The Braess paradox, named after the mathematician Dietrich Braess, provides an example of a network that by adding links looses performance. On the example of a road network Braess showed that in some cases the addition of capacity - in this case of an additional road - can reduce the overall running time in the network, that is, the overall time it takes for drivers to get from point A to point D.

Braess, D. (1968). Uber ein Paradoxon der Verkehrsplanung. Unternehmenforschung 12, p. 258-268.

The problem behind this paradox is a suboptimal Nash-equilibrium of drivers selfishly trying to optimize their payoff (i.e. their driving time) but causing the opposite.

The paradox can be illustrated with the following simple road network consisting of four cities A, B, C and D and four roads connecting these cities. Commuters are trying to get from A to D and always chose the route that is most attractive in terms of travel time.

The driving time depends on the density of the traffic, that is, the number \(x\) of commuters currently using the roads. Since the routes ABD and ACD are equally attractive - both taking \(6x + 26\) minutes to get from A to D - the traffic will split half and half. For example, the driving time for each of 6 commuters, that is 3 commuters per route (\(x = 3\)), would be \(6*3 + 26 = 44\) minutes.

Now lets assume a high-speed highway with travel time \(= 1\) is added to the road net in the following form, providing additional possible routes ABCD and ACBD:

Since travel time on this new highway is fast and independent of density, the route ABCD will be highly attractive to drivers. If there is just one driver on this route, the new highway will reduce driving time to just 13 minutes. If there are two drivers, driving time becomes 23 minutes. If there are three, four or five of them it becomes 33, 43 and 53 minutes respectively. But once there are six commuters, like in the highway-less case above, travel time increases to 63 minutes, which raises the attractiveness of the routes ABD and ACD. If each route would be used by just the fifth and the sixth driver, these routes would reduce travel time of these drivers to 57 minutes - which after all is still remarkably more than the original 44 minutes without the additional highway. However, the other commuters would not waive the possibility to decrease their driving time too. They would switch together back and forth between those routes which seem most attractive to them and hence would increase driving time severely. The consequence of the additional highway hence is a dis-balance in Nash-equilibria which lets each of them become suboptimal.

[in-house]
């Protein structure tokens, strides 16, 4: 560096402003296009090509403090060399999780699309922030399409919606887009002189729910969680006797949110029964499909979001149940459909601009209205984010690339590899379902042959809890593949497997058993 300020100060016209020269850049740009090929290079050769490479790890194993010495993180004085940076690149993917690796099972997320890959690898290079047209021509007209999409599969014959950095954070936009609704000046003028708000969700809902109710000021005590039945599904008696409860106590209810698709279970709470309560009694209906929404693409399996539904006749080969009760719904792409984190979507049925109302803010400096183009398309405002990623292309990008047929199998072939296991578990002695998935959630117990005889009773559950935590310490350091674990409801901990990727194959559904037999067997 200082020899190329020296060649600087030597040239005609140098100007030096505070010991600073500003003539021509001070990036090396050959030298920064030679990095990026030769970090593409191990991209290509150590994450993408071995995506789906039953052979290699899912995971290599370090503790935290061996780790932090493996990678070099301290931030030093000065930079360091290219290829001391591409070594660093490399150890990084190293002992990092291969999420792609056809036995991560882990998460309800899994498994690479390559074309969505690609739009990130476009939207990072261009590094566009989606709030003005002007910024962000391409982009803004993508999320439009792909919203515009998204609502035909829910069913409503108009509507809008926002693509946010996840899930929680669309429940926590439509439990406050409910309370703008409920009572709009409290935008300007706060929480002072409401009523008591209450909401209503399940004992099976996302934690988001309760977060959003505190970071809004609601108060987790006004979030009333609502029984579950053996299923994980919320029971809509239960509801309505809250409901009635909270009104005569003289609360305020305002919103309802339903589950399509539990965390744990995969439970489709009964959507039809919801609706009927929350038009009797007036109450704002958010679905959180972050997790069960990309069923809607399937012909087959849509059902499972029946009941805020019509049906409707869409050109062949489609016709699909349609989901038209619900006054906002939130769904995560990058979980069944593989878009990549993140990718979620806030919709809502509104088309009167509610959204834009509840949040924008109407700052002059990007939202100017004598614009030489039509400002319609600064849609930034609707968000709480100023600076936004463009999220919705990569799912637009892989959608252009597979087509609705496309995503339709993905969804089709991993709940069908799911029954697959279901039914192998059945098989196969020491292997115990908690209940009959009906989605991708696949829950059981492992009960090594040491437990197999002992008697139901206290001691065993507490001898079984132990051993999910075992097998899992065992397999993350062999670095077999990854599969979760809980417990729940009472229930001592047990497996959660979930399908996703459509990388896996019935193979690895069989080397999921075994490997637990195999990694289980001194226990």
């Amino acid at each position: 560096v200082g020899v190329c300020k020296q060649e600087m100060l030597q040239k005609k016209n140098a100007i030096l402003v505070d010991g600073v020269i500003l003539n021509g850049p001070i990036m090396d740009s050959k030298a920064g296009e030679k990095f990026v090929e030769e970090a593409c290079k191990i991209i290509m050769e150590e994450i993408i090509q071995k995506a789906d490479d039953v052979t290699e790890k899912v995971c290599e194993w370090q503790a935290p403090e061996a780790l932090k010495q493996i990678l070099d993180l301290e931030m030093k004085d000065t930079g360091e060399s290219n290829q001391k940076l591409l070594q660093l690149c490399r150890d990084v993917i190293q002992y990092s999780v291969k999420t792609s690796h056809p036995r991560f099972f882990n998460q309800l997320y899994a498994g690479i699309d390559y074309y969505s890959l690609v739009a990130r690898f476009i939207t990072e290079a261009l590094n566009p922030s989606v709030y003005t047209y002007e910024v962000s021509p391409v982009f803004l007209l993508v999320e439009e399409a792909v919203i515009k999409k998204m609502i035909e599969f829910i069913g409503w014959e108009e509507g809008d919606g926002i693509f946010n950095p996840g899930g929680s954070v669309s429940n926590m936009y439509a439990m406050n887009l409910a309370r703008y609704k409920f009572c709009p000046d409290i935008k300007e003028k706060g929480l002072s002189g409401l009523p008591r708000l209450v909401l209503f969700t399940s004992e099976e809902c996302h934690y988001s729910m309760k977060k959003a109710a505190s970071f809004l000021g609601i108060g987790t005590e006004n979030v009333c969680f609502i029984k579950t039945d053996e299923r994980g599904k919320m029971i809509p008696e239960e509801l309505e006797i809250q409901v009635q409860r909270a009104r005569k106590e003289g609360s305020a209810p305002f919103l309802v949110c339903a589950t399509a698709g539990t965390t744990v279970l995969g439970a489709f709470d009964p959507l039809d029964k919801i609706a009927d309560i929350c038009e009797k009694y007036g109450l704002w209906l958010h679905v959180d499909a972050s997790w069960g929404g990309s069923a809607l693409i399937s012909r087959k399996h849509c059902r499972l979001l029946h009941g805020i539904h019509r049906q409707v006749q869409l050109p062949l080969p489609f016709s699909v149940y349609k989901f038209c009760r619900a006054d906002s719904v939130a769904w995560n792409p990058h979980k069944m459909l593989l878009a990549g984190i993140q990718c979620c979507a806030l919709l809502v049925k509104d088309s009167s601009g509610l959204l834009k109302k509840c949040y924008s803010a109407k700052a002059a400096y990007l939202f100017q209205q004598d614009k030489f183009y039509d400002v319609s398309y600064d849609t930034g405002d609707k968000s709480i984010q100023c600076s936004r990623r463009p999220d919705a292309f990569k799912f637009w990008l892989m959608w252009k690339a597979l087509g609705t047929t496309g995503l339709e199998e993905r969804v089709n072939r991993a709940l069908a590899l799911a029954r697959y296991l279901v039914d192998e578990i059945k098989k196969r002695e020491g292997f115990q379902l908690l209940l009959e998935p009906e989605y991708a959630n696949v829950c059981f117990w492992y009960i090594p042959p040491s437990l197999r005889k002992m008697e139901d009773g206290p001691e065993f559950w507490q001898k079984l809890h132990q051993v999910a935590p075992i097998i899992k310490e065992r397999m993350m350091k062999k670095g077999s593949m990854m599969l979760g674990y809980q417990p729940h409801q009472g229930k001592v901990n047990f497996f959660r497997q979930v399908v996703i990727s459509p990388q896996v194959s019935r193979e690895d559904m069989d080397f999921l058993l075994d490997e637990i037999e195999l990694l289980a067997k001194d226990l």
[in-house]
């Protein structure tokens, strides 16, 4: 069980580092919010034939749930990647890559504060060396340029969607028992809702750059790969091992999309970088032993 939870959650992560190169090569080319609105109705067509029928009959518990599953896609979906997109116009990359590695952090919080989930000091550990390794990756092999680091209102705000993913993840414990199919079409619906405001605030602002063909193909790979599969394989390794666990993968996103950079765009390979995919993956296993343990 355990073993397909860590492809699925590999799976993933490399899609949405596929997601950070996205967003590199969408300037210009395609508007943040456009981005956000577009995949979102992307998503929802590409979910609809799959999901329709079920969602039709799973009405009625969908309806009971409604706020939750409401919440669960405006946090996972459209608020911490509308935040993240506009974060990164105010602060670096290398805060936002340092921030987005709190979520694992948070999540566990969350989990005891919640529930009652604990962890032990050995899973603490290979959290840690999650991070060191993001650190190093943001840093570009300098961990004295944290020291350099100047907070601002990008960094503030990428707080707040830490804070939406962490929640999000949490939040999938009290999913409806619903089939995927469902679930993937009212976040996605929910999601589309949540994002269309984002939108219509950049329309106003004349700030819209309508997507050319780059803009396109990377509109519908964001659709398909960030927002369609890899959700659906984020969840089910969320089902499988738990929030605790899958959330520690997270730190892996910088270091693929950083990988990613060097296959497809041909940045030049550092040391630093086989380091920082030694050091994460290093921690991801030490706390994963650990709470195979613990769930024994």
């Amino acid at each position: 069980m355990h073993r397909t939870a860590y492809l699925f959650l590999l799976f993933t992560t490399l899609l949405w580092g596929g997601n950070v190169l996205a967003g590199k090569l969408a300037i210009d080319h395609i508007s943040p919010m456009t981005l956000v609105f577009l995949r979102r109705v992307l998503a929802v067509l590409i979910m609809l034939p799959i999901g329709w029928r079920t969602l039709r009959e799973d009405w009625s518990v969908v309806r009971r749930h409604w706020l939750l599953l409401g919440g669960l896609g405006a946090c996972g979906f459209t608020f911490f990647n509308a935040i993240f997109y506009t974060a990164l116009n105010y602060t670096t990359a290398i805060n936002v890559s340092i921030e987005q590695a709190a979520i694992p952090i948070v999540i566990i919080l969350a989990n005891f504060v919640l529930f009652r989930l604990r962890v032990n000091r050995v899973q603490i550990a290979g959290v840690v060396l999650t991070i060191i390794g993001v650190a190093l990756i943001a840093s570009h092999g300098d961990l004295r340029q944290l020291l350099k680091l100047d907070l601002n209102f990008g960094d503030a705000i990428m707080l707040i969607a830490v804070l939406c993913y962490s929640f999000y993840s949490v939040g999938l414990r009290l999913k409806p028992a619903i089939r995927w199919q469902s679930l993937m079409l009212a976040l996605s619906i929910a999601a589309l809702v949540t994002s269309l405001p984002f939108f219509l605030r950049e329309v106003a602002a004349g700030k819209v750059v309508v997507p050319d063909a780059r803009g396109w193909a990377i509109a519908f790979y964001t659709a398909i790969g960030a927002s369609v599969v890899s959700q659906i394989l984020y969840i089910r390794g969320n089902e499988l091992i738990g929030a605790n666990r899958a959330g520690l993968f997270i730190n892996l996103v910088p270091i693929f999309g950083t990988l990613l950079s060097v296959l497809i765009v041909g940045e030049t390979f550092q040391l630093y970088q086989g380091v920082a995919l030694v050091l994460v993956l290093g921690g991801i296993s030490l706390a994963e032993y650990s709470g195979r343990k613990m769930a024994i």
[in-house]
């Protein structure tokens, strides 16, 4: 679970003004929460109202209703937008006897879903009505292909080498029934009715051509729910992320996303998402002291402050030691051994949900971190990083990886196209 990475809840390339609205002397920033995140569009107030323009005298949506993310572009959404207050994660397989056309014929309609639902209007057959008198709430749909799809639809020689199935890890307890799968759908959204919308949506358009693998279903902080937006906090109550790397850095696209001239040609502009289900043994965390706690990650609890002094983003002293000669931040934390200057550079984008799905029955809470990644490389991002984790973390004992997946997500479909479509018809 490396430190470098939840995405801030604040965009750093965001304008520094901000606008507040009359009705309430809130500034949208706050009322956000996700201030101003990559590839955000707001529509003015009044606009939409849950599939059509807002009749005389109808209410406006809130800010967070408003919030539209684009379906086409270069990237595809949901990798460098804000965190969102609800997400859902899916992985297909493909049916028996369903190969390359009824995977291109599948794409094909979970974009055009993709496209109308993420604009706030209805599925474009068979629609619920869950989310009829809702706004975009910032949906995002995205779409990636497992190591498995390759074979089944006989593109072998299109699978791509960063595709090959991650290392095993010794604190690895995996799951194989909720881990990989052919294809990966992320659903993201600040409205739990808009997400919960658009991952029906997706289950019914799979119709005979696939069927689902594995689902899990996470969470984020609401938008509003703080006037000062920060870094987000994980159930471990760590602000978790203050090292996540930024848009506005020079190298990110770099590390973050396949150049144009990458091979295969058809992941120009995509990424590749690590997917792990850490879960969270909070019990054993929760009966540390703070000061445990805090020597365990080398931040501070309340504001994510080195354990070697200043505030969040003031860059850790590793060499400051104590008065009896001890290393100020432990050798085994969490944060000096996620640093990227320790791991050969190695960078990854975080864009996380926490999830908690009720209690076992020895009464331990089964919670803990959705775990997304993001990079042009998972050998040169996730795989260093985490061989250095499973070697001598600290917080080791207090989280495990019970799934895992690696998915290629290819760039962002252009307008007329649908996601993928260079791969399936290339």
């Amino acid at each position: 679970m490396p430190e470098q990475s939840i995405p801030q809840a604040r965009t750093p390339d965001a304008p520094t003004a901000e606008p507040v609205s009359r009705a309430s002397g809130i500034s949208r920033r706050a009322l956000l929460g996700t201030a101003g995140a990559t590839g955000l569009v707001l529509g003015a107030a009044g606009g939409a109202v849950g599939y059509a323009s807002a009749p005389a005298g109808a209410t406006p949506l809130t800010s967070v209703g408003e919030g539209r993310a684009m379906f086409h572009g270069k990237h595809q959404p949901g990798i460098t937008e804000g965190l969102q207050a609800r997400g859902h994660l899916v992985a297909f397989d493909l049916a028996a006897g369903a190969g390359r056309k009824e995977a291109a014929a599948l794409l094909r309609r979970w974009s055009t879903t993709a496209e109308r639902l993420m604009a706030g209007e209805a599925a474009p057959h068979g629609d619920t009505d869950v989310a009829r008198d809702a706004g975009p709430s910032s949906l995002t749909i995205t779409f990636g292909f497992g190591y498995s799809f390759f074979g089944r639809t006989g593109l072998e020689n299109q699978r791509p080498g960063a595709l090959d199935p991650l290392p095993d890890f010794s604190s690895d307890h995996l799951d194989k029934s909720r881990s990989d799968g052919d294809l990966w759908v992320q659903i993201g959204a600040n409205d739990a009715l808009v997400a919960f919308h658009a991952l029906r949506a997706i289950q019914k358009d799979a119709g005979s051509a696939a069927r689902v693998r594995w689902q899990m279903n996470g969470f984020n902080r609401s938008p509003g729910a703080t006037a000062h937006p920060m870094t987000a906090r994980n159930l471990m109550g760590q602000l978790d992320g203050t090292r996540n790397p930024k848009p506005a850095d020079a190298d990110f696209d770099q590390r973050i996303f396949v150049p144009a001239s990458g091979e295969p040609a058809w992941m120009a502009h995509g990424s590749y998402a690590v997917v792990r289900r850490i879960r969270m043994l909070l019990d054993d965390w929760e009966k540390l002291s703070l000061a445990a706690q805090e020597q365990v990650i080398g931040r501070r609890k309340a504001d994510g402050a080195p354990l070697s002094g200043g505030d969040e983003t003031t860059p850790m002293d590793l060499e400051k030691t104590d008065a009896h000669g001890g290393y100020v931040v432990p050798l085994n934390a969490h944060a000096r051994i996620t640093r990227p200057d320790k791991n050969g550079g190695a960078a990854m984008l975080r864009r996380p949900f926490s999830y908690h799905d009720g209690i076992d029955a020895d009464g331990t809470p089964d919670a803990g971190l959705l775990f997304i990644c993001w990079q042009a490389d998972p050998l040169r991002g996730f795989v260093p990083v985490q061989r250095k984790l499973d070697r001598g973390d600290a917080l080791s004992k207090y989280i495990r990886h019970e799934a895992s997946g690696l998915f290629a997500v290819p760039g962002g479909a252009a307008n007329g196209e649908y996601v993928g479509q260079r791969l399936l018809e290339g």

In 1999 one of three main traffic tunnels in Seoul was shut down for maintenance. Despite the fact that the other two routes were heavily used, the result was not the predicted traffic congestion. Instead traffic flows improved in both cases. Inspired by this experience, Seoulâ€™s city planners subsequently demolished a motorway leading into the center of the city. The result was exactly the same strange phenomenon, with the added benefit of creating a long, large park for the city's inhabitants

Baker L. (2009). Removing Roads and Traffic Lights Speeds Urban Travel. Scientific American, Jan 19, 2009.